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Moon-Kim summit

Moon-Kim summit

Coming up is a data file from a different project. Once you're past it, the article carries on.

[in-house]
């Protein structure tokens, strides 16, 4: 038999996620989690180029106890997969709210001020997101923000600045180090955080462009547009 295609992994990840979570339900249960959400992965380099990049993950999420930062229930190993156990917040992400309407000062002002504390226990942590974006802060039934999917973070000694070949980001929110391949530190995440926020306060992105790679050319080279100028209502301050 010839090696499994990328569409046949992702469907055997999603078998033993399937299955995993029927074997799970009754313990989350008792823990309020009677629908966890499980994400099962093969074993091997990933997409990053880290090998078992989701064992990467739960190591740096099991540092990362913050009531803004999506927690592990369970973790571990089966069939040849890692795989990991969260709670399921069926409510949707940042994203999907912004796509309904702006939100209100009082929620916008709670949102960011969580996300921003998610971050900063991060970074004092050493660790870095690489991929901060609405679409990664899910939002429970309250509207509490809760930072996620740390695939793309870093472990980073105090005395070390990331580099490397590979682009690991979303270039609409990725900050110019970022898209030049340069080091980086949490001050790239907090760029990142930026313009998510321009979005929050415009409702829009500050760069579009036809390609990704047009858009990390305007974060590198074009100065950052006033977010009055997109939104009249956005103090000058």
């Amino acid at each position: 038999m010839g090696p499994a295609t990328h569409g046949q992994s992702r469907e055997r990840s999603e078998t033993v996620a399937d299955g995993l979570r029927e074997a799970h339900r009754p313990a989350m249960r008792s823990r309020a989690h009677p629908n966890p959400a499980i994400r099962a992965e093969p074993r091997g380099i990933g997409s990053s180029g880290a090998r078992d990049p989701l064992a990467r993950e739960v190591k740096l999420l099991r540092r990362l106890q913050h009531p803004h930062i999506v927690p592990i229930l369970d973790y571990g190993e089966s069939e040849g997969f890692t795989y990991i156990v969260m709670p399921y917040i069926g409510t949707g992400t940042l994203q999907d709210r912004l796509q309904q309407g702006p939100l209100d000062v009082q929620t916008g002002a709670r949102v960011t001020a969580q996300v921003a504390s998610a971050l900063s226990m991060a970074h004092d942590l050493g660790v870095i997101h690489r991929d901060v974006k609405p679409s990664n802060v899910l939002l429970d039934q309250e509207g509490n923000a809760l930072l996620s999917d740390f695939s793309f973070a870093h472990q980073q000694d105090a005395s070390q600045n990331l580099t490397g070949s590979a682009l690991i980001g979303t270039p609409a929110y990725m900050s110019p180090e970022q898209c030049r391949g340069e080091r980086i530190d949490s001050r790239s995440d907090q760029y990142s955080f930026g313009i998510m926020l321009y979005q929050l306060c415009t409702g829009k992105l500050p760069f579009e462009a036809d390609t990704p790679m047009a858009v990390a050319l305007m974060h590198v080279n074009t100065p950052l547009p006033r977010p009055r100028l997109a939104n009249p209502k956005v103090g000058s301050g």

The countdown for the forthcoming summit between the leaders of the rival Koreas has begun. Even as speculation is on about the eventual Kim-Trump summit, the meeting, later this week, may be the ultimate test of South Korean President Moon Jae-in's belief that his nation should lead international efforts to deal with North Korea. There will be significantly higher stakes when Moon faces off with the North Korean leader Kim Jong Un at the border village of Panmunjom. Moon's job is to keep up positive momentum for more substantial discussions between President Trump and Kim, their separate summit is anticipated in May, over the North's nuclear disarmament. Seoul can certainly take credit for setting up the talks between Pyongyang and Washington. But Moon's ambitions took a hit when Kim made a surprise visit to Beijing recently for a meeting with Chinese President Xi Jinping. That summit reintroduced China as a major player in the diplomatic push to resolve the nuclear standoff and almost certainly strengthened Kim's leverage heading into his talks with Moon and Trump. Sources have it that Kim would have asked China, North Korea's only major ally and economic lifeline, to soften its enforcement of sanctions aimed at the North. He may have also sought Chinese commitments to strongly oppose any military measure the United States might take should his talks with Trump fall apart. Moon has said that Kim was not asking for the removal of U.S. troops but still wants security guarantees and for the U.S. to end its "hostile" policy. It will not be clear until the summits occur what North Korea intends, but its closeness to China strongly indicates its traditional stance remains. For Washington and Seoul, denuclearisation means ridding the North of its nuclear weapons. Any ambiguity short of that meaning could pose credibility problems for Seoul, which also could be pushed aside if Washington chooses to deal more directly with China. At the meeting in Panmunjom, the Koreas may agree on measures to reduce tension across their heavily-armed border and regular communication on a new hotline between their leaders. They may also agree on cultural and sports exchanges. But for South Korea, the meeting is mostly about keeping alive a positive atmosphere for the Kim-Trump talks. This means Moon must persuade Kim to agree to a vision of denuclearisation that is closer to what Seoul and Washington have in mind. Moon has been calling for a process where North Korea first declares its commitment to denuclearisation and a permanent peace regime on the peninsula in exchange for the allies promising a security guarantee. Washington and Seoul would then set up a robust verification mechanism and gradually lift sanctions and carry out the promised security measures based on Pyongyang's fulfilment.
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